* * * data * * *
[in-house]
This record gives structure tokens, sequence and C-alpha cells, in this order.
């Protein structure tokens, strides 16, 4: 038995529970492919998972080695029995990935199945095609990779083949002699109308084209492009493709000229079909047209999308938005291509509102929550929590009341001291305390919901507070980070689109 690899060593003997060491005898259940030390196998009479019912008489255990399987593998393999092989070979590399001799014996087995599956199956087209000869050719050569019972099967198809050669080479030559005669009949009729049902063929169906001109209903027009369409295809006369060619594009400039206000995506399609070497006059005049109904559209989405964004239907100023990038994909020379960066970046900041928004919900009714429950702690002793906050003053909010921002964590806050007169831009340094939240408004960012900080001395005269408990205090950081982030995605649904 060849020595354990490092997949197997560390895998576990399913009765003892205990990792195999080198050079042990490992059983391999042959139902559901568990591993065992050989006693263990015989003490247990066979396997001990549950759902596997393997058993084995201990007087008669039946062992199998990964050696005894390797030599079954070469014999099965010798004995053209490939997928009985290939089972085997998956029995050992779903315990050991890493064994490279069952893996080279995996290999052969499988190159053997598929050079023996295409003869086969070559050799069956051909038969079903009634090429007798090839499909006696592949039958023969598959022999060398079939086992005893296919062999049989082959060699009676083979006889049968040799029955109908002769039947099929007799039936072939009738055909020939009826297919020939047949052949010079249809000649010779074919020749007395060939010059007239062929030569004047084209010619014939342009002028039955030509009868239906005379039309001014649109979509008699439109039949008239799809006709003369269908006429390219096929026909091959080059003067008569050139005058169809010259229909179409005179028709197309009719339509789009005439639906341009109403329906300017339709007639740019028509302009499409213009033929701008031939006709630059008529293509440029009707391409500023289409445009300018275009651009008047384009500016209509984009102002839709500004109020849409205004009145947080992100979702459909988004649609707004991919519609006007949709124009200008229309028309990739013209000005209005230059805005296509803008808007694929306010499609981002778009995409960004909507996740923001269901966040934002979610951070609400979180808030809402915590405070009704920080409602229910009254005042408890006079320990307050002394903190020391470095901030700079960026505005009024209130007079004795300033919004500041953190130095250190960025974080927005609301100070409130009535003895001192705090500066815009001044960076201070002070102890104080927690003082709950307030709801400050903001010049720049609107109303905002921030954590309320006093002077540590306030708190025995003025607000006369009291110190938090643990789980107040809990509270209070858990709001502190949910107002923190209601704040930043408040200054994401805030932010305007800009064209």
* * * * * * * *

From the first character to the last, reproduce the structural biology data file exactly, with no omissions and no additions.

[in-house]
This record gives structure tokens, sequence and C-alpha cells, in this order.
């Protein structure tokens, strides 16, 4: 038995529970492919998972080695029995990935199945095609990779083949002699109308084209492009493709000229079909047209999308938005291509509102929550929590009341001291305390919901507070980070689109 690899060593003997060491005898259940030390196998009479019912008489255990399987593998393999092989070979590399001799014996087995599956199956087209000869050719050569019972099967198809050669080479030559005669009949009729049902063929169906001109209903027009369409295809006369060619594009400039206000995506399609070497006059005049109904559209989405964004239907100023990038994909020379960066970046900041928004919900009714429950702690002793906050003053909010921002964590806050007169831009340094939240408004960012900080001395005269408990205090950081982030995605649904 060849020595354990490092997949197997560390895998576990399913009765003892205990990792195999080198050079042990490992059983391999042959139902559901568990591993065992050989006693263990015989003490247990066979396997001990549950759902596997393997058993084995201990007087008669039946062992199998990964050696005894390797030599079954070469014999099965010798004995053209490939997928009985290939089972085997998956029995050992779903315990050991890493064994490279069952893996080279995996290999052969499988190159053997598929050079023996295409003869086969070559050799069956051909038969079903009634090429007798090839499909006696592949039958023969598959022999060398079939086992005893296919062999049989082959060699009676083979006889049968040799029955109908002769039947099929007799039936072939009738055909020939009826297919020939047949052949010079249809000649010779074919020749007395060939010059007239062929030569004047084209010619014939342009002028039955030509009868239906005379039309001014649109979509008699439109039949008239799809006709003369269908006429390219096929026909091959080059003067008569050139005058169809010259229909179409005179028709197309009719339509789009005439639906341009109403329906300017339709007639740019028509302009499409213009033929701008031939006709630059008529293509440029009707391409500023289409445009300018275009651009008047384009500016209509984009102002839709500004109020849409205004009145947080992100979702459909988004649609707004991919519609006007949709124009200008229309028309990739013209000005209005230059805005296509803008808007694929306010499609981002778009995409960004909507996740923001269901966040934002979610951070609400979180808030809402915590405070009704920080409602229910009254005042408890006079320990307050002394903190020391470095901030700079960026505005009024209130007079004795300033919004500041953190130095250190960025974080927005609301100070409130009535003895001192705090500066815009001044960076201070002070102890104080927690003082709950307030709801400050903001010049720049609107109303905002921030954590309320006093002077540590306030708190025995003025607000006369009291110190938090643990789980107040809990509270209070858990709001502190949910107002923190209601704040930043408040200054994401805030932010305007800009064209």